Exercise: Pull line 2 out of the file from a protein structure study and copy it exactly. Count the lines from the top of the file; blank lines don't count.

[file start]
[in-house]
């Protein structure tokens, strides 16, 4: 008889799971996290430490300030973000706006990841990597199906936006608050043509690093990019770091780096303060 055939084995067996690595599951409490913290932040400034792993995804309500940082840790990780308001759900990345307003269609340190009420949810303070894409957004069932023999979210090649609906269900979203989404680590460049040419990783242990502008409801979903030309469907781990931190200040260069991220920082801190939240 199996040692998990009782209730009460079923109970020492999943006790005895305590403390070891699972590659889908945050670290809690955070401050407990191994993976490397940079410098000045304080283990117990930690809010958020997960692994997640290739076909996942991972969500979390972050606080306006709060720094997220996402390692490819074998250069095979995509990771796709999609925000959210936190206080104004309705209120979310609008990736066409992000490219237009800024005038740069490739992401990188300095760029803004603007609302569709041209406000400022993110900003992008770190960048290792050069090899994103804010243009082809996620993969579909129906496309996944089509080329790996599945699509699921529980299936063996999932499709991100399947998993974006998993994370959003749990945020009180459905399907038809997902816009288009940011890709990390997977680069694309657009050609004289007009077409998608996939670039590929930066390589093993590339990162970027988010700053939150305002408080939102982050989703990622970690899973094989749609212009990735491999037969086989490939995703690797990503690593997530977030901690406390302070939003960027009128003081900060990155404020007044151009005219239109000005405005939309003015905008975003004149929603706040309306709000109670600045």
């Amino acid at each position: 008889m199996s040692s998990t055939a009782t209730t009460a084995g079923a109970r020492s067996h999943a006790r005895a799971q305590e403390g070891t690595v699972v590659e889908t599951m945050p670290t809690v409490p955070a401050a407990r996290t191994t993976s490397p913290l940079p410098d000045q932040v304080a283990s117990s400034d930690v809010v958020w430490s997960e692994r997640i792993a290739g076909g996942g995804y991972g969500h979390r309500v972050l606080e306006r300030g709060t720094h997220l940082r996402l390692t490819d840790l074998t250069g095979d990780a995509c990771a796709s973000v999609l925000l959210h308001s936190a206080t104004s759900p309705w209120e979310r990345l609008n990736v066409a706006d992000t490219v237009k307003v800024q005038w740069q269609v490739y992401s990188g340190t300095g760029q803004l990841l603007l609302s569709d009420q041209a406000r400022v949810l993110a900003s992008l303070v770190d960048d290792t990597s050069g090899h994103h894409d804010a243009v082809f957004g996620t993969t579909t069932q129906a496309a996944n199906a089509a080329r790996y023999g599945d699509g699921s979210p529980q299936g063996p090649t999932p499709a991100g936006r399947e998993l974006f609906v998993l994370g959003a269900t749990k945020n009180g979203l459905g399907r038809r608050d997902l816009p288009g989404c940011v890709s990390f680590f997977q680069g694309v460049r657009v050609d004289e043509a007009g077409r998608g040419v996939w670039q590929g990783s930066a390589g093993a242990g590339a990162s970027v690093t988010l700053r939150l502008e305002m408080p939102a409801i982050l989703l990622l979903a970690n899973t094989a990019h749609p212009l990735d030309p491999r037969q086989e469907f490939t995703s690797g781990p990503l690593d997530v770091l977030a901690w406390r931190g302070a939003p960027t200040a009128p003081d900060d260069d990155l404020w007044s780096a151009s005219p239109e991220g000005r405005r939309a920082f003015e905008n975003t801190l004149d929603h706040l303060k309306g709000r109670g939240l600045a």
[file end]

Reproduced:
């Protein structure tokens, strides 16, 4: 008889799971996290430490300030973000706006990841990597199906936006608050043509690093990019770091780096303060 055939084995067996690595599951409490913290932040400034792993995804309500940082840790990780308001759900990345307003269609340190009420949810303070894409957004069932023999979210090649609906269900979203989404680590460049040419990783242990502008409801979903030309469907781990931190200040260069991220920082801190939240 199996040692998990009782209730009460079923109970020492999943006790005895305590403390070891699972590659889908945050670290809690955070401050407990191994993976490397940079410098000045304080283990117990930690809010958020997960692994997640290739076909996942991972969500979390972050606080306006709060720094997220996402390692490819074998250069095979995509990771796709999609925000959210936190206080104004309705209120979310609008990736066409992000490219237009800024005038740069490739992401990188300095760029803004603007609302569709041209406000400022993110900003992008770190960048290792050069090899994103804010243009082809996620993969579909129906496309996944089509080329790996599945699509699921529980299936063996999932499709991100399947998993974006998993994370959003749990945020009180459905399907038809997902816009288009940011890709990390997977680069694309657009050609004289007009077409998608996939670039590929930066390589093993590339990162970027988010700053939150305002408080939102982050989703990622970690899973094989749609212009990735491999037969086989490939995703690797990503690593997530977030901690406390302070939003960027009128003081900060990155404020007044151009005219239109000005405005939309003015905008975003004149929603706040309306709000109670600045």